I am also very happy because I know that this school will give me a good basis in languages., so I’ll be able to travel around the world. I would like to live in the United States, so I have to learn English very well. If I continue studying as I have done this year, I will have good results and I will be able to go living in the U.S.

I can see my progress in English because when I am watching English movies or videos, I can understand the biggest part of what the actors say. I often watch the videos of an American man, who teaches how to play ukulele. Thanks to my English I can understand what to do.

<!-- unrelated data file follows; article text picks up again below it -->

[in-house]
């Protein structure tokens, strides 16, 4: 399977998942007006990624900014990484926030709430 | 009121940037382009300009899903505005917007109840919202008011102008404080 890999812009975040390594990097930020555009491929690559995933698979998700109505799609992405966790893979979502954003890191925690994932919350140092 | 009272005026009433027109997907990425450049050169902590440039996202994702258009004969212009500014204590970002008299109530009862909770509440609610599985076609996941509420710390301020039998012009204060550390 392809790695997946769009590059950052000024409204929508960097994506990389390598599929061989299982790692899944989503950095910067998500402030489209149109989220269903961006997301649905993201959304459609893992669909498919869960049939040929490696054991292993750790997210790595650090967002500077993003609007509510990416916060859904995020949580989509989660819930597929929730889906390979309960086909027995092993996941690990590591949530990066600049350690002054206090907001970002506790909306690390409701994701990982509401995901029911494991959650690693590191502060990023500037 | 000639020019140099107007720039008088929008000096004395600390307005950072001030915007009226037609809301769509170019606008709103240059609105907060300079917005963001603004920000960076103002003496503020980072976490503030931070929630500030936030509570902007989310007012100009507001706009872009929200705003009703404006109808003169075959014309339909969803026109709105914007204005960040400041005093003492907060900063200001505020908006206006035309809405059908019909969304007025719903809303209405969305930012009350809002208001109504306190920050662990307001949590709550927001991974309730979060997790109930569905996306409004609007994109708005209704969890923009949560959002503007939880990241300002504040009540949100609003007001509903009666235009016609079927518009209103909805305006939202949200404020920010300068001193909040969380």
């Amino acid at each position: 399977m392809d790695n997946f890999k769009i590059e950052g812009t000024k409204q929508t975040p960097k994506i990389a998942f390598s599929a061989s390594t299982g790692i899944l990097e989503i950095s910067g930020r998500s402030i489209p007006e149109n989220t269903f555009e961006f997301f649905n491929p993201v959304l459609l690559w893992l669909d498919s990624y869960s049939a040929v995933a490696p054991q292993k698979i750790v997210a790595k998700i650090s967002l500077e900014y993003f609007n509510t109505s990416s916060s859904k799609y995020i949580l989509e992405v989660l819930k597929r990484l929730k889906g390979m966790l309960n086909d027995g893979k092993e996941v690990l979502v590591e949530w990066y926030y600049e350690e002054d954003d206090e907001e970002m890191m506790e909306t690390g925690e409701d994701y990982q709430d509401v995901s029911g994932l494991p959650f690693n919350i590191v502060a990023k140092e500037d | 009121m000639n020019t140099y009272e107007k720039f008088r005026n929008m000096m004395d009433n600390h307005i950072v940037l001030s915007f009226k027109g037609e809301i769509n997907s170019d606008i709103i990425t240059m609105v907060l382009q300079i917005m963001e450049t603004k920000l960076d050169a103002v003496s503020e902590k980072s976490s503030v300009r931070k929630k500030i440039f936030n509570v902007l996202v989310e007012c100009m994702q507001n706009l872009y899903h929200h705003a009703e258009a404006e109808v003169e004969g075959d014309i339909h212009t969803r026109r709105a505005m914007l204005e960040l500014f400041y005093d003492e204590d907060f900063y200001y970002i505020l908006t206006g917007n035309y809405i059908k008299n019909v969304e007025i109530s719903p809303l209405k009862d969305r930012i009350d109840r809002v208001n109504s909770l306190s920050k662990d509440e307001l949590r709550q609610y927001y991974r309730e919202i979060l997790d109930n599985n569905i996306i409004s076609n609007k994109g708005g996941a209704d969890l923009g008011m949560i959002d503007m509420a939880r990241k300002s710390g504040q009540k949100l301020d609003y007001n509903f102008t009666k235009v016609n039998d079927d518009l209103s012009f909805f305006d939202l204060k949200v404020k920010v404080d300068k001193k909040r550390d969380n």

Once I couldn’t understand anything.

This makes me so happy.

 

© SARA FERIGO

I have studied English since the 3rd elementary class and I have always loved this language. Last year I already knew a good English, but I hoped that I would become better this year.

I learned a lot of new things, especially in grammar. After this year it seems to me I have more confidence with the English grammar rules. Another thing that makes me very proud, is that I have learned a lot of interesting topics and now I can also explain them to other people.

If I compare my expectations with my results now, I have to say that I never thought that I would learn so much in just one academic year at the Marcelline School.

As soon as I arrived at this school I thought that I would study only from the book, but it was not so: we did a lot of different things like projects, a movie and some essays.